Sheikha Shamsa: Dubai princess a ‘prisoner’ 20 years after failed attempt to flee

Sheikha Shamsa was 19 when she took a car and fled, but just weeks later she was found and sent back to Dubai — never to be seen again.

Daniela Elser
July 6, 2019,

Arab princess Sheikha Shamsa al-Maktoum hasn’t been seen since 2000.

In July 2000, Anastasia’s I’m Outta Love was the number one song on the radio, Sydney was about to host the Olympics and Angelina Jolie had just married Billy Bob Thornton.

And in a spectacular country estate in Britain, a princess was about to make a desperate bid to run away.

That month was the last time Sheikha Shamsa Al-Maktoum, daughter of billionaire Dubai ruler Sheik Mohammed al-Maktoum, has been seen in public after she escaped the family’s $134 million UK country compound.

What followed next involved abandoned Range Rovers, secret flights and “zombie” drugs.

For nearly two decades, Sheikha Shamsa’s fate has been a tightly-held secret and the world has largely forgotten her since her escape briefly made headlines in 2000.

Shamsa al- Maktoum.

However, she is far from the only member of her family to have made a dramatic attempt to flee their billionaire patriarch and life in Dubai.

In 2018, her half-sister Sheikha Latifa made her second attempt to flee Dubai. Then this week it was revealed the girls’ stepmother Princess Haya had fled to Londonwith her two children with the Sheik allegedly because of the treatment her stepdaughter Latifa was subjected to following her escape attempt, The Sun reports.

Shamsa’s stepmother Princess Haya this week became the latest member of the Dubai royal family to flee.


Sheik Mohammed al-Maktoum is the billionaire leader of the UAE and is believed to have 23 children — 12 from his first and most senior wife, Sheikha Hind, four with subsidiary wives and two with Princess Haya. It is believed Shamsa’s mother was one of Sheik Mohammed’s subsidiary wives.


Sheik Mohammed is one of the biggest racehorse owners in the world and for years owned the $134 million Longcross estate in Surrey. Every summer, Sheik Mohammed and his large family and enormous retinue would descend on the estate en masse.

Sheik Mohammed bin Rashid Al Maktoum at this year’s Royal Ascot carnival.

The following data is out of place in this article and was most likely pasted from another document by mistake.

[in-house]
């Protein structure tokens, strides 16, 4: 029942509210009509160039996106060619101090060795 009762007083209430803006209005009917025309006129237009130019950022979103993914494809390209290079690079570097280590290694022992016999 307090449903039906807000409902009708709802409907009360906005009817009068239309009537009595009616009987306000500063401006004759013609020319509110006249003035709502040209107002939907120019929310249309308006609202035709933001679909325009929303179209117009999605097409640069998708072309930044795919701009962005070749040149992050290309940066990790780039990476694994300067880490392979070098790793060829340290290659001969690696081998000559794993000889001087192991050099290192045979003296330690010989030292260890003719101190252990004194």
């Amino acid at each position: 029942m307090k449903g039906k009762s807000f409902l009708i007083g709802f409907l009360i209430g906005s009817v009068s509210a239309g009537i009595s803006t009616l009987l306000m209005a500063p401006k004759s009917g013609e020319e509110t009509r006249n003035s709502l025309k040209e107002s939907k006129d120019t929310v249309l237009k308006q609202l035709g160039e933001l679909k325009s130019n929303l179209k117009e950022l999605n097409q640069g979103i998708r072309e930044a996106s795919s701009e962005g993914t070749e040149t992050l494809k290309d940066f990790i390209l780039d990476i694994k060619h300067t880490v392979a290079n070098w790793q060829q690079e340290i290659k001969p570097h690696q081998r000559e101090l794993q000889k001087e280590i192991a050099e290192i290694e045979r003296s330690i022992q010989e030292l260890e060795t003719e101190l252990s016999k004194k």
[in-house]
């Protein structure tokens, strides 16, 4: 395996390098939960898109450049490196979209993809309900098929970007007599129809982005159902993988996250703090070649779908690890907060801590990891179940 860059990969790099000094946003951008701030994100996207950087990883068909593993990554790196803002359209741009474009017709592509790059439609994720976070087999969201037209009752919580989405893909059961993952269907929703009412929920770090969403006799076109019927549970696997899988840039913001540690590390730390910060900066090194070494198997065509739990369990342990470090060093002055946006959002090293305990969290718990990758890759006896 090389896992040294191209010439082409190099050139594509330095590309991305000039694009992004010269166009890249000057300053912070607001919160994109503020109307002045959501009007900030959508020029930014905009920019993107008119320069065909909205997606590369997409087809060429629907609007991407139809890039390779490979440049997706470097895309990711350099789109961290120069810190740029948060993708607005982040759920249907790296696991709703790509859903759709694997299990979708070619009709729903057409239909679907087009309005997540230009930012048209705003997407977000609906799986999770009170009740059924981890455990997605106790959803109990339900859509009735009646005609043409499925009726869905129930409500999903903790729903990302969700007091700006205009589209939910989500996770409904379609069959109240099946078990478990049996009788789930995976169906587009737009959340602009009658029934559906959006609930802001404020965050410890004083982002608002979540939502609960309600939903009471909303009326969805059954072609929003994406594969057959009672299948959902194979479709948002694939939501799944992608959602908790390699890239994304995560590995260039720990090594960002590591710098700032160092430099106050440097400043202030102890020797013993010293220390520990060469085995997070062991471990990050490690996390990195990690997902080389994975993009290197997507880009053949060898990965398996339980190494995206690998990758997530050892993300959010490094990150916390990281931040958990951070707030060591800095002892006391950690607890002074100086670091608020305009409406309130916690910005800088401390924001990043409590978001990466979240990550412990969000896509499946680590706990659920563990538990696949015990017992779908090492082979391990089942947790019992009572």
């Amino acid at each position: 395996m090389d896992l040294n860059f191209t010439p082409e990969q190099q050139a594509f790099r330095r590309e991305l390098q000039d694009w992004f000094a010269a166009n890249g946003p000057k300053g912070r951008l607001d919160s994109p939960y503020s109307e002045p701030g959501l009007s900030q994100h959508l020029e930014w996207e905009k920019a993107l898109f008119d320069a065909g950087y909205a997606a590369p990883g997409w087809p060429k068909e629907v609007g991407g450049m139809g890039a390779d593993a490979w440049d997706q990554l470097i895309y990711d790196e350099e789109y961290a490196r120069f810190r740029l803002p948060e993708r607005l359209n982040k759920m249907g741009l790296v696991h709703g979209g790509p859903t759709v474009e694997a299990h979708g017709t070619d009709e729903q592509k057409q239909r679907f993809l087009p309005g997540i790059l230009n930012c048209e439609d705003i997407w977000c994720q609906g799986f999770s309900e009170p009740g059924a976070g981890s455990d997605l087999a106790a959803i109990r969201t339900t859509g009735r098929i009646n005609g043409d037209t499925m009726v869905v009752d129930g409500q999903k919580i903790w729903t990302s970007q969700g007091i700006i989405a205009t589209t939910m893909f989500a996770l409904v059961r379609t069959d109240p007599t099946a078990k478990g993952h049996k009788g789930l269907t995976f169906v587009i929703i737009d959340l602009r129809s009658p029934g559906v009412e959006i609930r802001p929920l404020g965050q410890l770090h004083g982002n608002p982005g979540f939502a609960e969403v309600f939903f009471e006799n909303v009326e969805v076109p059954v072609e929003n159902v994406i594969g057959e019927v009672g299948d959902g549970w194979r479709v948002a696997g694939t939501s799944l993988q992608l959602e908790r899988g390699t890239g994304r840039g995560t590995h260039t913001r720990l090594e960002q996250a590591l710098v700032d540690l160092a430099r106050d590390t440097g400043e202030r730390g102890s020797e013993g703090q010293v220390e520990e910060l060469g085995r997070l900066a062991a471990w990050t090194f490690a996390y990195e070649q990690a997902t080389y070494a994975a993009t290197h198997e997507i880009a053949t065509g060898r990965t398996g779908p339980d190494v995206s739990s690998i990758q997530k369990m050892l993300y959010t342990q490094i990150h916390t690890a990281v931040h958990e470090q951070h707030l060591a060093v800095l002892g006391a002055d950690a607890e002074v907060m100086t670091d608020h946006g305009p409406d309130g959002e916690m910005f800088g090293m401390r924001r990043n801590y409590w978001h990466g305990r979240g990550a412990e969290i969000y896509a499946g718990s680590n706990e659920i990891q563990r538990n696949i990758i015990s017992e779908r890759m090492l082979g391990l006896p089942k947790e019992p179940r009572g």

Security around the children was exhaustive. Former employees told the Guardianbodyguards and a senior member of estate staff accompanied the kids (who all had code names) every time they left the estate.

Protection officers would track where they went and stay in constant radio contact. There were regular security drills. Entry to the estate was via a guardhouse and electronic gates and there were security cameras covering the vast property.

When Shamsa would go out riding a horse, a bodyguard would be forced to follow along on a mountain bike.


The first clue the then 19-year-old was missing was when a black Range Rover was found abandoned by the estate’s gates in July 2000, according to the Guardian. What followed was “chaos” according to the same report, with Sheik Mohammed arriving via helicopter from his other UK country property to manage the search for the missing teen, with staff using both horses and cars to scour the area for Sheikha Shamsa. The only thing that was found was her mobile phone, which it was believed she had dumped on purpose.

Sheikha Shamsa loved animals.


The short answer: freedom.

At the time news of Sheikha Shamsa’s escape broke, a friend said: “She just didn’t like authority, she didn’t want to be told what to do … She just seemed to have a Western girl’s head on her shoulders and a desire for a bit of freedom and perhaps was prepared to pursue that a bit more than the other children or girls, who all knew their place in the family.”


A woman claiming to be Sheikha Shamsa and her sister Sheikha Latifa have both alleged that one month after the escape, Sheik Mohammed’s security staff tracked the runaway royal down in August 2000 and forced her out of the country via private jet, ultimately home to Dubai.

In 2001, a woman who identified herself as Sheikha Shamsa contacted a UK solicitor and revealed details of the incident. In 2018, Sheikha Latifa posted a video in which she said of Shamsa’s ordeal: “Basically, a bunch of guys in a car drove up and grabbed her, kicking and screaming, threw her in the car.”

Shamsa’s sister Sheikha Latifa posted a bizarre video after she tried to escape last year.


They tried. After the woman identifying herself as Sheikha Shamsa got a message to that lawyer in 2001, he contacted police. They, in turn, started to attempt to investigate what had happened.

DCI David Beck from Cambridgeshire Police was put on the case, but his request to enter Dubai to speak to Sheikha Shamsa was denied. The Mirror has reported evidence found by DCI Beck “suggested that there may be some substance to what was being alleged”.

In December 2001, British ministers claimed Sheik Mohammed had “tried to intervene with the British government over the ongoing police investigation into the allegations”.


It is believed she is in Dubai. The BBC has reported Sheikha Shamsa has contacted British journalists in recent years about her situation.

Sheikha Latifa revealed in a video last year when she first saw her sister after she had been back in the UAE for eight years: “She was in a very bad state. She had to be led around by her hand. She wouldn’t open her eyes, I don’t know why. They would make her eat, then give her a bunch of pills to control her basically. The pills made her like a zombie.

“Right now she’s surrounded by nurses. They are in her room when she sleeps, they take notes of when she wakes up, when she sleeps, when she eats, what she eats, what she says, the conversation she says. These drugs control her mind, I don’t know what they are.

“And so her life is totally controlled.”